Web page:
As to the last remaining changeover, the battle has only just begun.  Business still has predominant power over customers, though the saying “the customer is king”, only fully appreciated so far by small business, is gradually dawning on the largest companies as customers start chalking up victories — for example, the recall of massive numbers of defective parts of goods, boycotts of certain goods, or class action in the courts. And this will be as nothing in the coming years on the internet when world-wide customers will be able to pronounce instant life or death on new products.  It’s also the case that individual hackers or small groups of them — advance guards of ordinary customers, if you like — are penetrating the electronic systems of whatever power level they like — whether business, governmental or military.  Because  groups of hackers are often anonymous, even between themselves, and use encryption, then all the other power layers will ultimately be defenceless. The original caste system of will have then have completely reversed to

It would be interesting to see whether the various caste systems correspond to social structure and habitation.  The order of hunter-gatherer man and, indeed, the feudal system of Europe or the civilization of Emperor Qin of China took place with the population spread all over the countryside.  The order and, further, the order, took place as people moved from the countryside into the towns and later into large cities — indeed, very large cities of today.  Countrysides have become almost completely deserted except for the habitations of the very rich (that is, the business, or 3. layer), some last remaining constructions of the 2. layer) or the holidays only of ordinary folk (the 1. layer).  What will happen when the power-changes are complete — that is,  I suspect that the customer — ordinary people — wil have started to re-populate the countryside, becoming much the same density as when the original caste system was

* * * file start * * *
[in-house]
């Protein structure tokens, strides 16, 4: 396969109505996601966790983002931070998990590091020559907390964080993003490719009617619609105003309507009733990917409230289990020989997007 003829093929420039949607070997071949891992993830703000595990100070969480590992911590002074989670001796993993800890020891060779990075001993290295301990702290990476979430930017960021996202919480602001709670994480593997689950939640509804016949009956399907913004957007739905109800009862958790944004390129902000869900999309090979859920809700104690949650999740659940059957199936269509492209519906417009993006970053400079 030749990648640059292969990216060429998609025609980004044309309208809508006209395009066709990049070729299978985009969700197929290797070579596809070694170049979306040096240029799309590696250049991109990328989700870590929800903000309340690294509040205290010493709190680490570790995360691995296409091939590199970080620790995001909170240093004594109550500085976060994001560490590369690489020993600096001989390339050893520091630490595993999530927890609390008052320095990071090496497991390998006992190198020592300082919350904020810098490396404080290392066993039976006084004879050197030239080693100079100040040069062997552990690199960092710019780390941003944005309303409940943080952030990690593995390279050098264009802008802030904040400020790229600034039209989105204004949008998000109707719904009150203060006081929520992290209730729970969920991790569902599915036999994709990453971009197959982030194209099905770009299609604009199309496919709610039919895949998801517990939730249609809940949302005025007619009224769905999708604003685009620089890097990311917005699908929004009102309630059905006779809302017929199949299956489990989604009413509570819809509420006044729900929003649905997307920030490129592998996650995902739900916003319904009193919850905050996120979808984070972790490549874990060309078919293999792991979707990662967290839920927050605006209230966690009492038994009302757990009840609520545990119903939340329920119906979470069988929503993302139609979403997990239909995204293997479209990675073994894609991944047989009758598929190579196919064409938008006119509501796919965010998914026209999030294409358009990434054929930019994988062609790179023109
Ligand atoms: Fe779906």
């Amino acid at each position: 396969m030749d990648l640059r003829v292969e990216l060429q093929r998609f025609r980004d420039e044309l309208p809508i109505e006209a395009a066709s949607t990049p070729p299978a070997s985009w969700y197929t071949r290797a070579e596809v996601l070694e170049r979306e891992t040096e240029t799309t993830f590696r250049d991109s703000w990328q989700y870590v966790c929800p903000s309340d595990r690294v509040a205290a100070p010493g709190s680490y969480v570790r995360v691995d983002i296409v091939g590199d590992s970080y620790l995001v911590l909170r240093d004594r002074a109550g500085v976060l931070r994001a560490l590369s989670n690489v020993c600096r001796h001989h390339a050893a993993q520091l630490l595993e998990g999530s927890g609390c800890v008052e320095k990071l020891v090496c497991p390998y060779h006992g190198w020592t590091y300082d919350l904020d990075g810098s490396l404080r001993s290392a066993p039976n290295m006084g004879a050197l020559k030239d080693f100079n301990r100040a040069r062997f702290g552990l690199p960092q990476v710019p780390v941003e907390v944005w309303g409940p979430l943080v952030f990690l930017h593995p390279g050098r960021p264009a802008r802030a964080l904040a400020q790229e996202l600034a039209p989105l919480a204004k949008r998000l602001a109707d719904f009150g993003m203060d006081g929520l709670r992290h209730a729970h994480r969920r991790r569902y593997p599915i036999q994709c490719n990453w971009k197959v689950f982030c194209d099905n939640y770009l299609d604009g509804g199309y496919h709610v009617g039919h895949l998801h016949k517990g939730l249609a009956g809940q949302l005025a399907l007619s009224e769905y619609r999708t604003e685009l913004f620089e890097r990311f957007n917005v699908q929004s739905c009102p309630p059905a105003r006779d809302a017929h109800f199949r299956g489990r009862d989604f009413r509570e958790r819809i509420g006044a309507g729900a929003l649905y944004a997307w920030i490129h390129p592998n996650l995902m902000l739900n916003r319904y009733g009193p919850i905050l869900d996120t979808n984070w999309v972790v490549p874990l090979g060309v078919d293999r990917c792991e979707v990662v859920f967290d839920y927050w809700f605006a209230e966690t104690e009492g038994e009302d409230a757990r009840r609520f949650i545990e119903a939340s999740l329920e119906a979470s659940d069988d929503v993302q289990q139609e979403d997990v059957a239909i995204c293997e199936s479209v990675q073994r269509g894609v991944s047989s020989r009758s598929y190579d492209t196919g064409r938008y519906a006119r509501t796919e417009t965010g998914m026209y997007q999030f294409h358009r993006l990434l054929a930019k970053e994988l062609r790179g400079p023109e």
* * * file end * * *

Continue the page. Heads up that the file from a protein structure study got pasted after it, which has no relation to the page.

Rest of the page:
This could never happen, of course, with our present grossly over-large world numbers.  But as the indigenous populations of the most advanced populations are declining fast, they’ll likely be followed by the decline of the presently massive rural populations once they have all migrated into the cities (only about half so far). The evidence so far is that the very poor will give precedence to owning and maintaining a television set (or, today, a tablet or smart phone) rather than the expense of more than one or two children.  In Western  Europe in the last 50 years and in China much more recently, two partners are giving  precedence to the full kit of status and entertainment goods (house, furnishings, car, fashionable clothes, personal ornamentation, annual holiday) before even thinking of having children — and only one or two of those extremely expensive items.